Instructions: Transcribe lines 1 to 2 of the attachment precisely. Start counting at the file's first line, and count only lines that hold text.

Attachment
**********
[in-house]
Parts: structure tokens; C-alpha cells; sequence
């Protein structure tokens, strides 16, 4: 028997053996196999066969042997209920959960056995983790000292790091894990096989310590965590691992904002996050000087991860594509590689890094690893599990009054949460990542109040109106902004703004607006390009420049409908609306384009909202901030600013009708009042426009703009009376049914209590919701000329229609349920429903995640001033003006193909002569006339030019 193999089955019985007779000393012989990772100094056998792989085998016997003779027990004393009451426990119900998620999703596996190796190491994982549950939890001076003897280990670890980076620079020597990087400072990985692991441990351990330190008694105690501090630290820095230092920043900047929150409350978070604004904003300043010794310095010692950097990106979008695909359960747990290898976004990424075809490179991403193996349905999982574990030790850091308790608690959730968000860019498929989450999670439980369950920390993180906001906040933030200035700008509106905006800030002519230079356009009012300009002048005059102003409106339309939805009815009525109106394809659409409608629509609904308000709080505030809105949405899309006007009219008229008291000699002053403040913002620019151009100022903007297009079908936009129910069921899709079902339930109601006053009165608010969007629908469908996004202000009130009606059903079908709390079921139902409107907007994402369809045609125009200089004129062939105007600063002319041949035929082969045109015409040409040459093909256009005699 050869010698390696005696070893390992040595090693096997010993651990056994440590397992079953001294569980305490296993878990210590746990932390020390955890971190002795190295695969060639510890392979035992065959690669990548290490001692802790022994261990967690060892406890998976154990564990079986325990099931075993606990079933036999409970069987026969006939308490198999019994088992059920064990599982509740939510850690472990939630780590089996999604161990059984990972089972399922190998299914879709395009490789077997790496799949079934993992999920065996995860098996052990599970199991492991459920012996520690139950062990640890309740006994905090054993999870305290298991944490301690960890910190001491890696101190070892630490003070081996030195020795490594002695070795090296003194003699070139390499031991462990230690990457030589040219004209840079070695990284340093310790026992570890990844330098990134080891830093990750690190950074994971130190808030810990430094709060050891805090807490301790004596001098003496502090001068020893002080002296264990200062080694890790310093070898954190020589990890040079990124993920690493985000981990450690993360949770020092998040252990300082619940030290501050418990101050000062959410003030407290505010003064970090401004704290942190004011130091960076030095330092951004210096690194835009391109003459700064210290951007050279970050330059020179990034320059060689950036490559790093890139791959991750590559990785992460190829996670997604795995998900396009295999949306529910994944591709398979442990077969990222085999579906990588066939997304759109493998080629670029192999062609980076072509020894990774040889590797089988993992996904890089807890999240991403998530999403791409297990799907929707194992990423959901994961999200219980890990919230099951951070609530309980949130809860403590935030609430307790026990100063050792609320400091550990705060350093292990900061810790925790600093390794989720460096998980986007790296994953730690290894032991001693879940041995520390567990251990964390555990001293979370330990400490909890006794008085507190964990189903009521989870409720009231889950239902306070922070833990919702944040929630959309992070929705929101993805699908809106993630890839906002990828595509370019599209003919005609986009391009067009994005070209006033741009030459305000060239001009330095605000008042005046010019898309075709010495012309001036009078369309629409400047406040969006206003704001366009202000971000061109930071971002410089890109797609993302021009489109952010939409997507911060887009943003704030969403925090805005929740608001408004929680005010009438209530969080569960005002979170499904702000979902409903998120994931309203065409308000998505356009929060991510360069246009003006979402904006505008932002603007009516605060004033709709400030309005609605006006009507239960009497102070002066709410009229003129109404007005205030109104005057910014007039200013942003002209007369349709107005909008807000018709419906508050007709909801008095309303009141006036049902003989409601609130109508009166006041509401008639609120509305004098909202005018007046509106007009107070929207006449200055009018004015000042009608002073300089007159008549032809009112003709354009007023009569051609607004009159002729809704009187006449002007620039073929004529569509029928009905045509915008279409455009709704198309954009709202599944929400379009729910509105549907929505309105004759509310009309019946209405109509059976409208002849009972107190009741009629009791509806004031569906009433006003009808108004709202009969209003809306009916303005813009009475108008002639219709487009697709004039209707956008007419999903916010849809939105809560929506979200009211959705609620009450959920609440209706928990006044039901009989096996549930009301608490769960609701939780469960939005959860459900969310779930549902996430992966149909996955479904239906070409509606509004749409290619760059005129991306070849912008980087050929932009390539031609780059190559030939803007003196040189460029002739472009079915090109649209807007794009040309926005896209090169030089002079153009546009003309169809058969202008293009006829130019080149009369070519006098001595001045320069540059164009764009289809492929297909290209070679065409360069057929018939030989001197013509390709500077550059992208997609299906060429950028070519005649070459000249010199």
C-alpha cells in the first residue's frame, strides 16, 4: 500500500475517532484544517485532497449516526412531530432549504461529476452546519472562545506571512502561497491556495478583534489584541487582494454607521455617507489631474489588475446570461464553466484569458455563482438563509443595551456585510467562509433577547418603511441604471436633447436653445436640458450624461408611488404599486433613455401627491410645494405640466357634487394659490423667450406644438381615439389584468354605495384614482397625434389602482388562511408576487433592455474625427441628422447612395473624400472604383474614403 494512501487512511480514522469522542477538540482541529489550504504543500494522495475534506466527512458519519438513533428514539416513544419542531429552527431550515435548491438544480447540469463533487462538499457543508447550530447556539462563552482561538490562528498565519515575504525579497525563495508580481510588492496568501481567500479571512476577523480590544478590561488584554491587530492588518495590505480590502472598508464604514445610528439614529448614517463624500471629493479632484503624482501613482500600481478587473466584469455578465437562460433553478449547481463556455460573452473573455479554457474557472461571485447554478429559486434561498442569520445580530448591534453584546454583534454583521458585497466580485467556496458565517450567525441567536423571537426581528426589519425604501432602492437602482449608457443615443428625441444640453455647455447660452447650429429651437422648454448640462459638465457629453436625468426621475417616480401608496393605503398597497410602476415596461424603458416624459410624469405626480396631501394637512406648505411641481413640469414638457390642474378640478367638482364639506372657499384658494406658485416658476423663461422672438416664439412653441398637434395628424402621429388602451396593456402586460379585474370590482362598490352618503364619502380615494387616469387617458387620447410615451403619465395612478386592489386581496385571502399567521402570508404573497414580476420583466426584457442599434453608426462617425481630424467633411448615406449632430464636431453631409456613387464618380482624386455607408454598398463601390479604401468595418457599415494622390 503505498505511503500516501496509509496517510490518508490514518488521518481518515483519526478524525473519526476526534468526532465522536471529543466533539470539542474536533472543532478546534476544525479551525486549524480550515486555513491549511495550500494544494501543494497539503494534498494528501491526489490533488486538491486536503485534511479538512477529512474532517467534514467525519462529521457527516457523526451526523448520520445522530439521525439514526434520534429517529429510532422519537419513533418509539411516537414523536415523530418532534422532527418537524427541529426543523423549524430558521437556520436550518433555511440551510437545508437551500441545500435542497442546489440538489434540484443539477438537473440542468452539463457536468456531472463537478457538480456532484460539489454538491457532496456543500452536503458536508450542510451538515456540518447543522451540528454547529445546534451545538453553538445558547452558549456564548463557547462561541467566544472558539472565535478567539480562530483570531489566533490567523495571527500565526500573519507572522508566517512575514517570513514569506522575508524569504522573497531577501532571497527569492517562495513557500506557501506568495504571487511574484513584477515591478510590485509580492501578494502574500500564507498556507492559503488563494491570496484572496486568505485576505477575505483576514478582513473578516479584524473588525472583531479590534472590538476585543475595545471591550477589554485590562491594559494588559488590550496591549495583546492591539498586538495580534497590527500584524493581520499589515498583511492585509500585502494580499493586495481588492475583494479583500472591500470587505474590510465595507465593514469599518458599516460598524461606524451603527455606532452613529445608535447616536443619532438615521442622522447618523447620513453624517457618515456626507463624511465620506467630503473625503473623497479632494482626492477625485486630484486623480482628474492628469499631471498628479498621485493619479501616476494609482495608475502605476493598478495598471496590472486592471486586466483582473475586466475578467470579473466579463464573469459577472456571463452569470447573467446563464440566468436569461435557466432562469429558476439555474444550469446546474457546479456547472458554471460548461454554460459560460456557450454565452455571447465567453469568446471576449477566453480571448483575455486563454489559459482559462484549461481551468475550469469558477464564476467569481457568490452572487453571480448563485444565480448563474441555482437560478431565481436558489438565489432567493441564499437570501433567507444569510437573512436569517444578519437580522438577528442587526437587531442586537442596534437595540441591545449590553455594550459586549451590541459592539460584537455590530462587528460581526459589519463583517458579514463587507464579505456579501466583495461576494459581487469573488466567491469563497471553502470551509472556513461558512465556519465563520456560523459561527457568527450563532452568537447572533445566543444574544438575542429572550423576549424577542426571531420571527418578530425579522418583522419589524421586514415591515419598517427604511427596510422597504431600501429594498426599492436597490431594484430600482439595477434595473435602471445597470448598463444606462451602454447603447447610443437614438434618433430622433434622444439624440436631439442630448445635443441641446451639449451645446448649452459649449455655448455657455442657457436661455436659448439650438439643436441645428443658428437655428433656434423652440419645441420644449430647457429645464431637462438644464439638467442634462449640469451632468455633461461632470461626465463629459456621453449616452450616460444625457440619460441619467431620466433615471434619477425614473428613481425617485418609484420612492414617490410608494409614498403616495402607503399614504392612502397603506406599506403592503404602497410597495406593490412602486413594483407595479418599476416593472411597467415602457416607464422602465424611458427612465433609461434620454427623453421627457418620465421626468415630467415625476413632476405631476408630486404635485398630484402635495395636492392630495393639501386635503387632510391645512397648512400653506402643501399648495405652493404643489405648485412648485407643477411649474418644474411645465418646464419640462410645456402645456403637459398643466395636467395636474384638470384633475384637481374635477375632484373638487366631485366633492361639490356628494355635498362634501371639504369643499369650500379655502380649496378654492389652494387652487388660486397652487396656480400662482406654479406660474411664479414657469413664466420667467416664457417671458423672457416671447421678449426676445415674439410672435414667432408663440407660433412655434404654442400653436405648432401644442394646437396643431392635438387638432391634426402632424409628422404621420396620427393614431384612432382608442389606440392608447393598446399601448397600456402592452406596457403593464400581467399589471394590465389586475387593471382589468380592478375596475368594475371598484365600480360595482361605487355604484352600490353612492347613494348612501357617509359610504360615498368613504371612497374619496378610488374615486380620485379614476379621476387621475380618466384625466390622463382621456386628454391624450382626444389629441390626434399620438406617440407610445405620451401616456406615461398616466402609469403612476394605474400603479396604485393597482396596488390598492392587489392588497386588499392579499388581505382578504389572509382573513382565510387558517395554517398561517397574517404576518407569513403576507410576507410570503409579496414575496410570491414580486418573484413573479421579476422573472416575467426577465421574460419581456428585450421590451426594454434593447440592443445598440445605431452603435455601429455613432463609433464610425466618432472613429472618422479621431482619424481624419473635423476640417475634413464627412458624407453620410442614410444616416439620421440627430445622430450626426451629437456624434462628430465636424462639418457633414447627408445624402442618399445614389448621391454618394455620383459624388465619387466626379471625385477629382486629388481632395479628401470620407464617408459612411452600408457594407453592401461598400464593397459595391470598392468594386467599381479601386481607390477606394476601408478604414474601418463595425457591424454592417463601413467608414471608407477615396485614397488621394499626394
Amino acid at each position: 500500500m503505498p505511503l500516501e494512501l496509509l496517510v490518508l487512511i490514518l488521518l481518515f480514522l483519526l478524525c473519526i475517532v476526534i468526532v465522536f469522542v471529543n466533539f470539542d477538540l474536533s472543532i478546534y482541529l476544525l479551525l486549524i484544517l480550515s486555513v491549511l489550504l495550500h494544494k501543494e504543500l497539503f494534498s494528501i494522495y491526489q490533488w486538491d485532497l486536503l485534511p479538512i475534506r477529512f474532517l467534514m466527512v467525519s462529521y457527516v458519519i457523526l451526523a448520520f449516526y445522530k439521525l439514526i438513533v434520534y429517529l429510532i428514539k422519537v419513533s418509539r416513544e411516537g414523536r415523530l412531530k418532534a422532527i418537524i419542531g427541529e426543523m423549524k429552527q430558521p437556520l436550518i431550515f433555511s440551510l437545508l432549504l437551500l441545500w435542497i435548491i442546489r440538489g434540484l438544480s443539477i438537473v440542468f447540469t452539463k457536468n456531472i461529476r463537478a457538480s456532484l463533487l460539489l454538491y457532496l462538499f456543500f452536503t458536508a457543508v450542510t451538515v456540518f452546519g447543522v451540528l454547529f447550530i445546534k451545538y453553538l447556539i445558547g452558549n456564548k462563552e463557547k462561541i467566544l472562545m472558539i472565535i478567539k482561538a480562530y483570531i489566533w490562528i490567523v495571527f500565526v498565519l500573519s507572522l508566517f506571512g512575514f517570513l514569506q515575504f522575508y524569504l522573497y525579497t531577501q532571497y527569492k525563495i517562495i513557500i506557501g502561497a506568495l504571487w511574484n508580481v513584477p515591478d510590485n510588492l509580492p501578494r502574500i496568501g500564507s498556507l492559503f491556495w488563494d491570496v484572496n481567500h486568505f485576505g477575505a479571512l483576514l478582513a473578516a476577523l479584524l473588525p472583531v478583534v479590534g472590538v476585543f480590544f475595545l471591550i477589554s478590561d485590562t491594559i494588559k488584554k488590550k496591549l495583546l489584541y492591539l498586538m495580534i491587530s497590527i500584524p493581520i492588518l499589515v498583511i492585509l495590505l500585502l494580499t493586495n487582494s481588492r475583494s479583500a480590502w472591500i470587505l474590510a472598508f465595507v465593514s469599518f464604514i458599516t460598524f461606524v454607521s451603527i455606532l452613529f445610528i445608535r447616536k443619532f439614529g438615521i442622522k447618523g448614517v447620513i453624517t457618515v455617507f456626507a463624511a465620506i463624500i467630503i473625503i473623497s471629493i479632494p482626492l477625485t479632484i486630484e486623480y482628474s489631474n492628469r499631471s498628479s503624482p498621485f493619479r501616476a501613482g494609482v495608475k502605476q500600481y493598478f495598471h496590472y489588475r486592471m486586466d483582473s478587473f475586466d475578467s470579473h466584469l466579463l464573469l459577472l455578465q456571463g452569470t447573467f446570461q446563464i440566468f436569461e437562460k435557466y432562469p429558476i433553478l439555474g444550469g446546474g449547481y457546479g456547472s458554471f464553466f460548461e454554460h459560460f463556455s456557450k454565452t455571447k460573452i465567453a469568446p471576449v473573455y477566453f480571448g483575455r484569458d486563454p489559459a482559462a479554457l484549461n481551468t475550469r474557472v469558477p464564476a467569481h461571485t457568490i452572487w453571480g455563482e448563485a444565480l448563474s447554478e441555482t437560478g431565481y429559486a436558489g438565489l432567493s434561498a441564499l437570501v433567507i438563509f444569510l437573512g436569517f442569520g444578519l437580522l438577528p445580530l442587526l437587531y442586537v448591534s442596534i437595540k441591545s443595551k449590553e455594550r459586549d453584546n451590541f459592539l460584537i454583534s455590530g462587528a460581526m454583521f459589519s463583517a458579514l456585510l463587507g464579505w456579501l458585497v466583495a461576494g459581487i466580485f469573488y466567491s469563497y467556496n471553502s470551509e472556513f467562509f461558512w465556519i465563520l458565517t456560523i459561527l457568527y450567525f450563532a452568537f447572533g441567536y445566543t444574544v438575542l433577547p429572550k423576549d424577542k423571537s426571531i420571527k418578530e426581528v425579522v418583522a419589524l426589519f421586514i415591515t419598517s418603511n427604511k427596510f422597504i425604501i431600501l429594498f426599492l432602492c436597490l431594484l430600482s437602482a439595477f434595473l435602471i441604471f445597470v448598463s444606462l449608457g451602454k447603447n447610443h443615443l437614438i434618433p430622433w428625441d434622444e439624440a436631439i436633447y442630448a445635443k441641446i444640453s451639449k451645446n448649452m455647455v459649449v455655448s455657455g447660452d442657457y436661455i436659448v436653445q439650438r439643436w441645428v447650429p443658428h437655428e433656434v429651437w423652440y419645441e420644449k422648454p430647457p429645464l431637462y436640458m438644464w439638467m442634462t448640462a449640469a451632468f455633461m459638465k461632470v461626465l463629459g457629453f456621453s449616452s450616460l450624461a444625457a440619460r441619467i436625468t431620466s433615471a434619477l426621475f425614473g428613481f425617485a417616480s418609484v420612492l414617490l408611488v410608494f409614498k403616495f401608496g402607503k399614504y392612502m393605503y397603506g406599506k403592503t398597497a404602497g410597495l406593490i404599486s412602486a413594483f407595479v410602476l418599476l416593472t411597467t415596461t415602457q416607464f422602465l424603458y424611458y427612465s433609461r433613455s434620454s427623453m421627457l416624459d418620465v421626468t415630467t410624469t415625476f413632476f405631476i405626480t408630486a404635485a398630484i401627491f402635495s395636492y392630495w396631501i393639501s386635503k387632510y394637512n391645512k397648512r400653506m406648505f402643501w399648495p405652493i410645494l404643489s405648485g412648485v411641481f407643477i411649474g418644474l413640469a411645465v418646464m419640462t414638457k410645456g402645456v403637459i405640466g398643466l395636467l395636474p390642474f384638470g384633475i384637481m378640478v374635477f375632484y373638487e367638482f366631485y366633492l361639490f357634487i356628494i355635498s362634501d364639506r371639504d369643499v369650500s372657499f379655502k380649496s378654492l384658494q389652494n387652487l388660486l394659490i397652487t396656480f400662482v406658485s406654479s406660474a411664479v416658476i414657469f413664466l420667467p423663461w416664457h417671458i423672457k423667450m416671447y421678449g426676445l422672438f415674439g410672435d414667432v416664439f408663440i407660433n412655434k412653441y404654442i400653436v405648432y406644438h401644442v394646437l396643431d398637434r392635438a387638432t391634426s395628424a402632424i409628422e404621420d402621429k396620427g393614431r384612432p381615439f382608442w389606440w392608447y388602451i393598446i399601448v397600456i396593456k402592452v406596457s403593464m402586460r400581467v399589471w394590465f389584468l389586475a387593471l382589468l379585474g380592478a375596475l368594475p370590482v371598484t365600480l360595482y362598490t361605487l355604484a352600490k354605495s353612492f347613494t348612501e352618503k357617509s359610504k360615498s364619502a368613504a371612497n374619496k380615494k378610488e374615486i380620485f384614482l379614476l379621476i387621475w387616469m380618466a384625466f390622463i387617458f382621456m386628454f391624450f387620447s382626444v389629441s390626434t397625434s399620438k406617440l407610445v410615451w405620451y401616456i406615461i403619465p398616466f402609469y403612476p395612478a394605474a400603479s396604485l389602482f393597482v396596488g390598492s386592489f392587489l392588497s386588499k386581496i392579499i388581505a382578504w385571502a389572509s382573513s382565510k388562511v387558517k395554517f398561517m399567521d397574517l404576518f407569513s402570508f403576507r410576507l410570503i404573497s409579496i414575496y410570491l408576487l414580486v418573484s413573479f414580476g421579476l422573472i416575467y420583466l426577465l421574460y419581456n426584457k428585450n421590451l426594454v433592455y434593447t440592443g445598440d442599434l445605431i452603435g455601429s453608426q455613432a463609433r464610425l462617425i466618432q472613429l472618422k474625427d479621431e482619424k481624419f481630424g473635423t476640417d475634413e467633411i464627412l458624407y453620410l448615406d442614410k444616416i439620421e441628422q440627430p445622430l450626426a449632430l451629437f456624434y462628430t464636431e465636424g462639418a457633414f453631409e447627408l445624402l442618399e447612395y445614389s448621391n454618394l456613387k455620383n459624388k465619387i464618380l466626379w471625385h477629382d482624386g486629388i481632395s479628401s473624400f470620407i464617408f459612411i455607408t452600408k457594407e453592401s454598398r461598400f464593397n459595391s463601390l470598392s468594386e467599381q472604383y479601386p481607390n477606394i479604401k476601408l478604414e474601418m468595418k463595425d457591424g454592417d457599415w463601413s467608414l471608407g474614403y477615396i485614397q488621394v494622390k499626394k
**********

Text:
[in-house]
Parts: structure tokens; C-alpha cells; sequence